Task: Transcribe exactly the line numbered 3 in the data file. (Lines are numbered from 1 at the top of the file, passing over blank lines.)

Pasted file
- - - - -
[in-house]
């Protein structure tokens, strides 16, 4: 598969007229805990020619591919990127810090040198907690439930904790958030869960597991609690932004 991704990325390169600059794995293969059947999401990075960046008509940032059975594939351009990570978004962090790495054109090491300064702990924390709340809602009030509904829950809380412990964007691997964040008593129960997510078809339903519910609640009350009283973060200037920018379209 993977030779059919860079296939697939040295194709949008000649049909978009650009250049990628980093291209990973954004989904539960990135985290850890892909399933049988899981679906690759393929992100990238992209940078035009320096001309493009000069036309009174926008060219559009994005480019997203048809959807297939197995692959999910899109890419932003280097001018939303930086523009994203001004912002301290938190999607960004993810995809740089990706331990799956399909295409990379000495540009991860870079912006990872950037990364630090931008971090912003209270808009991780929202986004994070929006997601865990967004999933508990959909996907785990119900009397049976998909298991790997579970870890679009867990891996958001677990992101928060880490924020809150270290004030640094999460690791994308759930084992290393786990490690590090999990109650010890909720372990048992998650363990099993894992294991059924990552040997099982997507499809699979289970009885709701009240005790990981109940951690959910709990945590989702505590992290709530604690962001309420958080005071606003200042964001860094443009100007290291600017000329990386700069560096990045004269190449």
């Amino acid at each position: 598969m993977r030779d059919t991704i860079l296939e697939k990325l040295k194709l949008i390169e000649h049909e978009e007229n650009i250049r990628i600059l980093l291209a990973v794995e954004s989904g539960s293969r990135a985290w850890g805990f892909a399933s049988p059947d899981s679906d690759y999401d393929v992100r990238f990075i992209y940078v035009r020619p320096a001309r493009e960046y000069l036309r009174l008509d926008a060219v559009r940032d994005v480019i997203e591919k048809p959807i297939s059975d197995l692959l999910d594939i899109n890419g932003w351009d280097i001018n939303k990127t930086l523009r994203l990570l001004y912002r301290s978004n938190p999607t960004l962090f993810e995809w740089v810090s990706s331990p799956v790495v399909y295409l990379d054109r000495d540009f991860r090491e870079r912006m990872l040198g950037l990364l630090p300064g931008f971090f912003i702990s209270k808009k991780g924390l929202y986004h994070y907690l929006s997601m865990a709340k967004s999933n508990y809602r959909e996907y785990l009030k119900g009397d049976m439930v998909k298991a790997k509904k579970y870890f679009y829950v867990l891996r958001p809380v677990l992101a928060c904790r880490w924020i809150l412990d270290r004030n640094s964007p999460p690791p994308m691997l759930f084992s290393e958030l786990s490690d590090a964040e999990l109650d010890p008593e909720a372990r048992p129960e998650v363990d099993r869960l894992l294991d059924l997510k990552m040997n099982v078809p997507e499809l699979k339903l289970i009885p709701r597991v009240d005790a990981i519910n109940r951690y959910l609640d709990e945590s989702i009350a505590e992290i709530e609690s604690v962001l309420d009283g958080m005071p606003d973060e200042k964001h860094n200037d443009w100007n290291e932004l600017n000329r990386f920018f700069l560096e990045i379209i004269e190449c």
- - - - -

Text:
């Amino acid at each position: 598969m993977r030779d059919t991704i860079l296939e697939k990325l040295k194709l949008i390169e000649h049909e978009e007229n650009i250049r990628i600059l980093l291209a990973v794995e954004s989904g539960s293969r990135a985290w850890g805990f892909a399933s049988p059947d899981s679906d690759y999401d393929v992100r990238f990075i992209y940078v035009r020619p320096a001309r493009e960046y000069l036309r009174l008509d926008a060219v559009r940032d994005v480019i997203e591919k048809p959807i297939s059975d197995l692959l999910d594939i899109n890419g932003w351009d280097i001018n939303k990127t930086l523009r994203l990570l001004y912002r301290s978004n938190p999607t960004l962090f993810e995809w740089v810090s990706s331990p799956v790495v399909y295409l990379d054109r000495d540009f991860r090491e870079r912006m990872l040198g950037l990364l630090p300064g931008f971090f912003i702990s209270k808009k991780g924390l929202y986004h994070y907690l929006s997601m865990a709340k967004s999933n508990y809602r959909e996907y785990l009030k119900g009397d049976m439930v998909k298991a790997k509904k579970y870890f679009y829950v867990l891996r958001p809380v677990l992101a928060c904790r880490w924020i809150l412990d270290r004030n640094s964007p999460p690791p994308m691997l759930f084992s290393e958030l786990s490690d590090a964040e999990l109650d010890p008593e909720a372990r048992p129960e998650v363990d099993r869960l894992l294991d059924l997510k990552m040997n099982v078809p997507e499809l699979k339903l289970i009885p709701r597991v009240d005790a990981i519910n109940r951690y959910l609640d709990e945590s989702i009350a505590e992290i709530e609690s604690v962001l309420d009283g958080m005071p606003d973060e200042k964001h860094n200037d443009w100007n290291e932004l600017n000329r990386f920018f700069l560096e990045i379209i004269e190449c």